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3 Types of Bank Account and How to Use Them

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Whether you invest in the stock market or not, bank accounts are a vital investment and savings vehicle. No matter how much or little money you have, everyone needs to set aside money that is guaranteed to be there when you need it. Savings in a bank are not considered a “sexy” investment choice and you will not become rich with your money stashed there. However, we all need the protection they offer should something happen and you need cash immediately.

Below, I will discuss the three types of accounts that I recommend as well as the strategy you may use to invest your money.

Checking Account

The checking account is the most elementary of bank accounts. It will offer a very low interest rate (if at all) and the main purpose of your checking account is to use it as a “lobby”. This is where your income comes in and expenses go out.

Have your paycheck deposited to this account. You may pay all of your expenses from this account (i.e., writing checks, paying bills, withdrawing cash, etc.). If any money remains (hopefully there is at least some), transfer those funds to a linked savings account.

Linked accounts are two or more separate accounts that are linked together because those accounts have the same owner at the same financial institution (bank). You create a link between accounts to view all of your accounts together and easily transfer money between them.

*Note: Make sure to always keep enough money in your checking account to cover one month’s worth of bills plus a few hundred dollars. The extra few hundred dollars will prevent overdraft fees and/or bounced checks.

Savings Account

This account will be your middle ground. Whatever is left over in your checking account after paying your bills for the month, put into a high-yield savings account. In the current financial market you can expect to receive an interest rate around 2% APY — check for here for banks with the highest savings rate.

Make sure to choose the highest yielding account that suits your needs.

Certificate of Deposit (CD)

A certificate of deposit is different from a savings account in that the CD has a specific, fixed term (generally varying from 3 months to 5 years), and a fixed rate. The money is locked in that account for the given period at the end of which you may renew the CD or withdraw your initial funds and the interest accrued.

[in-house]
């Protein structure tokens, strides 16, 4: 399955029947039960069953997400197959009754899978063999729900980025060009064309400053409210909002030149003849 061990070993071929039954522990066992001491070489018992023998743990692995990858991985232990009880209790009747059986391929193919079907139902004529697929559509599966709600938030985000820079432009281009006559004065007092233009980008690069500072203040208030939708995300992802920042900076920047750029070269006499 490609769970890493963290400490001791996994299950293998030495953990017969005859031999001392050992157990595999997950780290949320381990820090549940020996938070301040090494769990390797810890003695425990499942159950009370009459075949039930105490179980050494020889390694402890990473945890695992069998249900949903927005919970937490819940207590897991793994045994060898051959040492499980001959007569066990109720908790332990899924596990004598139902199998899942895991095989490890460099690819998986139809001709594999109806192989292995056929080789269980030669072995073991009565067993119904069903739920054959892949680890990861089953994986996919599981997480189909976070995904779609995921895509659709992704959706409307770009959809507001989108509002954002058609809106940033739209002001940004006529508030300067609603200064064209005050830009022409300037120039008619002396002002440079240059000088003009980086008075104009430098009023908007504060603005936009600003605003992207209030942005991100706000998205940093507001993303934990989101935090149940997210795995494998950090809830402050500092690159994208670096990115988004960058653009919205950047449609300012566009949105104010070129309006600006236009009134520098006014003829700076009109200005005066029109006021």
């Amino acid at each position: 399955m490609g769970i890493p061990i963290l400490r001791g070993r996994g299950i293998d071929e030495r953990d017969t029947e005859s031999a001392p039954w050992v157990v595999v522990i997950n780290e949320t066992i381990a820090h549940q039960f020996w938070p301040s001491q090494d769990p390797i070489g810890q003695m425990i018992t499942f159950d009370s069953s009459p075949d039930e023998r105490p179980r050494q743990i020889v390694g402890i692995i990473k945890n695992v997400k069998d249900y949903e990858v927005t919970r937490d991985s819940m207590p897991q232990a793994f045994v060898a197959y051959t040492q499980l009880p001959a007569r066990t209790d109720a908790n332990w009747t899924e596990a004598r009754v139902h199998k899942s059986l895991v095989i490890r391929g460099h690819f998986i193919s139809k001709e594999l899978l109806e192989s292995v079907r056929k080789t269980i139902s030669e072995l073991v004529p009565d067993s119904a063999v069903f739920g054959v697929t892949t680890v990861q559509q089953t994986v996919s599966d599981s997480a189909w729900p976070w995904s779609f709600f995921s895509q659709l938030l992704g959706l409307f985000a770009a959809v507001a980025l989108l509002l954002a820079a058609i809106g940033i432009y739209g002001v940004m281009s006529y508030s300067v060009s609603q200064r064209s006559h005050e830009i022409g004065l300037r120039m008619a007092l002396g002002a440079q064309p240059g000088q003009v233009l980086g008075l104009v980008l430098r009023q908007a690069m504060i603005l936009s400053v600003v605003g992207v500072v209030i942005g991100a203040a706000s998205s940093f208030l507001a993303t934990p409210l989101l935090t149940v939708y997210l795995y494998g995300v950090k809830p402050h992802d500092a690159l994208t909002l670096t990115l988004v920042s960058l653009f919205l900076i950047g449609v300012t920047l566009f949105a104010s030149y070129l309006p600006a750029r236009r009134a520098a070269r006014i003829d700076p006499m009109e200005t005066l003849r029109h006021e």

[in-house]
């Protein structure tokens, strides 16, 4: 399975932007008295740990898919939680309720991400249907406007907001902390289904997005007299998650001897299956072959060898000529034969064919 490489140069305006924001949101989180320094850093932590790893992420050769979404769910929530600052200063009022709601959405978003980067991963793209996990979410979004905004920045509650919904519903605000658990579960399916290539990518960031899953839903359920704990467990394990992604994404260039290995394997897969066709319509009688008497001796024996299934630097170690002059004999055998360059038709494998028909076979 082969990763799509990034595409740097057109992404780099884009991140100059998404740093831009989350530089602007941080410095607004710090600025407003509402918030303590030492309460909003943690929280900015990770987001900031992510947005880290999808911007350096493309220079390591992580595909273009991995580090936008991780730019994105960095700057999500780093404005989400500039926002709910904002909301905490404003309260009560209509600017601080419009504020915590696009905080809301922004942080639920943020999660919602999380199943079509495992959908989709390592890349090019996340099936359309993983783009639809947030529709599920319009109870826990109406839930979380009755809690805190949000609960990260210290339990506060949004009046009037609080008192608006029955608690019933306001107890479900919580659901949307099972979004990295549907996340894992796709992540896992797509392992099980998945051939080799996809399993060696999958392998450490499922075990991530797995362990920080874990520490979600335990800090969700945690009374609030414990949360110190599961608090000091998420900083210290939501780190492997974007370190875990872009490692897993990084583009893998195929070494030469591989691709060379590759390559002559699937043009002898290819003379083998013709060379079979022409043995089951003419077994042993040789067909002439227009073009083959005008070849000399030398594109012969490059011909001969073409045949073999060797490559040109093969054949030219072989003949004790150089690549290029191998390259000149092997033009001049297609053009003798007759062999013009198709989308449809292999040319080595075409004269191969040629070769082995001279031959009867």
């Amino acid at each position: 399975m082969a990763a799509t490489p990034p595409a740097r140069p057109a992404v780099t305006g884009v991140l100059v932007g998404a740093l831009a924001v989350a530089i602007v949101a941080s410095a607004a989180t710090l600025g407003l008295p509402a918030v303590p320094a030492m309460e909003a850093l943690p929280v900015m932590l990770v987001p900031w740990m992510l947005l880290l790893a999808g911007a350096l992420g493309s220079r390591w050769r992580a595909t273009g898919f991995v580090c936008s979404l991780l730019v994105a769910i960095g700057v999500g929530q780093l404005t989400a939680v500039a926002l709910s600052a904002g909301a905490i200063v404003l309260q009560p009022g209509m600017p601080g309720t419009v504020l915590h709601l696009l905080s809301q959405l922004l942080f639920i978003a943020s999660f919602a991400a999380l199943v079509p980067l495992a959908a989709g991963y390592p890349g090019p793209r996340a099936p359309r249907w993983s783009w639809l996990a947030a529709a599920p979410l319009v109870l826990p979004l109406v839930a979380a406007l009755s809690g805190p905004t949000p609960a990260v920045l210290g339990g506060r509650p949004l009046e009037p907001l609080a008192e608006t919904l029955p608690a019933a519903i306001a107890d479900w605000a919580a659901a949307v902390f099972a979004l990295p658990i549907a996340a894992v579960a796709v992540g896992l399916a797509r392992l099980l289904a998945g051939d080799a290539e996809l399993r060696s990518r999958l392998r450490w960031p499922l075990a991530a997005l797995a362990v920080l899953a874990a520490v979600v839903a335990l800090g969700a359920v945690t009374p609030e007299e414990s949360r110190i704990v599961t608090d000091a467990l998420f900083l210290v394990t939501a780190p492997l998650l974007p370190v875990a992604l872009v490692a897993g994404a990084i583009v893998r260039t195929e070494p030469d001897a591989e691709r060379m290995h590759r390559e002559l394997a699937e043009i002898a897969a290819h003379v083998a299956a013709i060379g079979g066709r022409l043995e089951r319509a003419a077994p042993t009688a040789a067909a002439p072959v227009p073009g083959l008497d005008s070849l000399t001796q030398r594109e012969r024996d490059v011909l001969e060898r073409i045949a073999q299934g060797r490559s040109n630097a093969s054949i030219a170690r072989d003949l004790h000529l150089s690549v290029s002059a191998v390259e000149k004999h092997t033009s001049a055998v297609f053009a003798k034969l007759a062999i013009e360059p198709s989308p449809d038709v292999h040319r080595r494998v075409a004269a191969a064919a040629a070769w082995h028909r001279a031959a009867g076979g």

Keep in mind, should you need to pull your money out before your CD comes due, there is a penalty. The penalty will usually be about 30-35% of the total interest to be owned for the duration of the CD.

Interest rates are close to all-time lows. You will be hard pressed to find a rate above 2%. However, rates are always fluctuating and the trend should be for rates to go up from here. For that reason, my recommendation is to choose a 6-month CD. The 6-month CD is a good choice because it is a nice trade off between a short term and decent interest rate.

CD Ladder

You will want to split your CD fund into three portions. A third should be invested now into a 6 month CD. In two months, take another third and buy another 6 month CD at the highest possible rate. In another two months, invest the remaining fund into a third CD. This concept is called a CD ladder and allows you to have one third of your funds becoming fully liquid every two months and allows you to continuously capture increasing interest rates.

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Ken
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Ken

I like the CD laddering idea….now I just got to get some money to open one 🙂 Don’t we all.

L. Hernandez
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L. Hernandez

“If any money remains (hopefully there is at least some), transfer those funds to a linked savings account.” “Whatever is left over in your checking account after paying your bills for the month, put into a high-yield savings account.” It’s taken me 20 years, but I have finally recognized that this approach doesn’t work well for me. The very first bill of the month is to the linked savings account, and then the other bills are paid — housing, utilities, etc. It’s hard, after all I get statements and calls from the other folks wanting my money, but if the… Read more »

Andrew
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I agree with the checking account as a hub… one of the frustrating things about this is that banks charge money to move the cash to other banks – then they offer pitiful savings rates… I recommend just having a checking account hub but then open online savings accounts where you can pull money from your checking… Its a little more overhead in management, logging into separate accounts, but you can set up automatic withdrawals to make this easier… I don’t know about CD’s I have not seen a good comparison in the last few years that says CD rates… Read more »

Bill Guard
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Although cash in a savings account doesn’t yield a good “return” (at current rates, it loses money after adjusting for inflation), it does provide the advantage of providing a liquid “cushion” in case you get hit with unexpected expenses. I wouldn’t think of this as an ‘investment,’ necessarily; I’d think of it as a line of defense. As you mentioned in the article, choosing a bank with an online portal is essential, because its the easiest way to manage your accounts. (You can also link your accounts online to a central place that monitors and tracks your account activity). Fortunately,… Read more »

3 Types of Bank Account and How to Use Them

by Pinyo Bhulipongsanon time to read: 2 min
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